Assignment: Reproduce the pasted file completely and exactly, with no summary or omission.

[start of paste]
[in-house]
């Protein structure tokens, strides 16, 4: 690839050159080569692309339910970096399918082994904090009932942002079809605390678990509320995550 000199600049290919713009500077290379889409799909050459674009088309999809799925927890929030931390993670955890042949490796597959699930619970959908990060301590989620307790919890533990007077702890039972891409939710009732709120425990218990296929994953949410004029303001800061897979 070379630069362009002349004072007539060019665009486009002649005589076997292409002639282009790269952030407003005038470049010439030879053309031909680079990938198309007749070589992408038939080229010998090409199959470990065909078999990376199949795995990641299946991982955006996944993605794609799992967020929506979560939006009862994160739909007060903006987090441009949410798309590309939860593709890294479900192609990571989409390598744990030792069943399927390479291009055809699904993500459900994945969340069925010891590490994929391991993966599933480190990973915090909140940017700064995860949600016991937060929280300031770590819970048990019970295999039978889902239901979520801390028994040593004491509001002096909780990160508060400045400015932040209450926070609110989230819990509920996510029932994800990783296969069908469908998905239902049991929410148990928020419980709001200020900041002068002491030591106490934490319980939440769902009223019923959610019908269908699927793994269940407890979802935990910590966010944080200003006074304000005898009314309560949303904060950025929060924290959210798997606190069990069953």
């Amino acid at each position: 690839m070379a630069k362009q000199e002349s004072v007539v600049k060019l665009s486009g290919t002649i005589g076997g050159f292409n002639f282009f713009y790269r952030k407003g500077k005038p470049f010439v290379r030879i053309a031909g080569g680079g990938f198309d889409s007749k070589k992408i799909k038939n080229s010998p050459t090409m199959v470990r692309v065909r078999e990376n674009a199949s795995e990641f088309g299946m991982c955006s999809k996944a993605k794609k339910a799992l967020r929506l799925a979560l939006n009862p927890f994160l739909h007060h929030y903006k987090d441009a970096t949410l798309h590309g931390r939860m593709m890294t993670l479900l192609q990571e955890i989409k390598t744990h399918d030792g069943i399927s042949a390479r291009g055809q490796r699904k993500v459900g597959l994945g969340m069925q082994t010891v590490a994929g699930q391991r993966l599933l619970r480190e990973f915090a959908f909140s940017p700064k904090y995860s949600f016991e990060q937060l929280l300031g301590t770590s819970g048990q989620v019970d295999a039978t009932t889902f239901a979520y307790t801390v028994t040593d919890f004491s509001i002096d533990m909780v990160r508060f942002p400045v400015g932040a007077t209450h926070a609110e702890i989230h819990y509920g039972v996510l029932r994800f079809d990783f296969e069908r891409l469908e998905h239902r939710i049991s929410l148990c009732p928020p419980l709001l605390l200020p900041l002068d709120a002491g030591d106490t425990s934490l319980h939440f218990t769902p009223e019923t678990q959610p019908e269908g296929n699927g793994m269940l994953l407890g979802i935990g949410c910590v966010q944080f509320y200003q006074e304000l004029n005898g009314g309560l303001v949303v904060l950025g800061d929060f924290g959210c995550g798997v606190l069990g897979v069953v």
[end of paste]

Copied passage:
[in-house]
């Protein structure tokens, strides 16, 4: 690839050159080569692309339910970096399918082994904090009932942002079809605390678990509320995550 000199600049290919713009500077290379889409799909050459674009088309999809799925927890929030931390993670955890042949490796597959699930619970959908990060301590989620307790919890533990007077702890039972891409939710009732709120425990218990296929994953949410004029303001800061897979 070379630069362009002349004072007539060019665009486009002649005589076997292409002639282009790269952030407003005038470049010439030879053309031909680079990938198309007749070589992408038939080229010998090409199959470990065909078999990376199949795995990641299946991982955006996944993605794609799992967020929506979560939006009862994160739909007060903006987090441009949410798309590309939860593709890294479900192609990571989409390598744990030792069943399927390479291009055809699904993500459900994945969340069925010891590490994929391991993966599933480190990973915090909140940017700064995860949600016991937060929280300031770590819970048990019970295999039978889902239901979520801390028994040593004491509001002096909780990160508060400045400015932040209450926070609110989230819990509920996510029932994800990783296969069908469908998905239902049991929410148990928020419980709001200020900041002068002491030591106490934490319980939440769902009223019923959610019908269908699927793994269940407890979802935990910590966010944080200003006074304000005898009314309560949303904060950025929060924290959210798997606190069990069953």
């Amino acid at each position: 690839m070379a630069k362009q000199e002349s004072v007539v600049k060019l665009s486009g290919t002649i005589g076997g050159f292409n002639f282009f713009y790269r952030k407003g500077k005038p470049f010439v290379r030879i053309a031909g080569g680079g990938f198309d889409s007749k070589k992408i799909k038939n080229s010998p050459t090409m199959v470990r692309v065909r078999e990376n674009a199949s795995e990641f088309g299946m991982c955006s999809k996944a993605k794609k339910a799992l967020r929506l799925a979560l939006n009862p927890f994160l739909h007060h929030y903006k987090d441009a970096t949410l798309h590309g931390r939860m593709m890294t993670l479900l192609q990571e955890i989409k390598t744990h399918d030792g069943i399927s042949a390479r291009g055809q490796r699904k993500v459900g597959l994945g969340m069925q082994t010891v590490a994929g699930q391991r993966l599933l619970r480190e990973f915090a959908f909140s940017p700064k904090y995860s949600f016991e990060q937060l929280l300031g301590t770590s819970g048990q989620v019970d295999a039978t009932t889902f239901a979520y307790t801390v028994t040593d919890f004491s509001i002096d533990m909780v990160r508060f942002p400045v400015g932040a007077t209450h926070a609110e702890i989230h819990y509920g039972v996510l029932r994800f079809d990783f296969e069908r891409l469908e998905h239902r939710i049991s929410l148990c009732p928020p419980l709001l605390l200020p900041l002068d709120a002491g030591d106490t425990s934490l319980h939440f218990t769902p009223e019923t678990q959610p019908e269908g296929n699927g793994m269940l994953l407890g979802i935990g949410c910590v966010q944080f509320y200003q006074e304000l004029n005898g009314g309560l303001v949303v904060l950025g800061d929060f924290g959210c995550g798997v606190l069990g897979v069953v």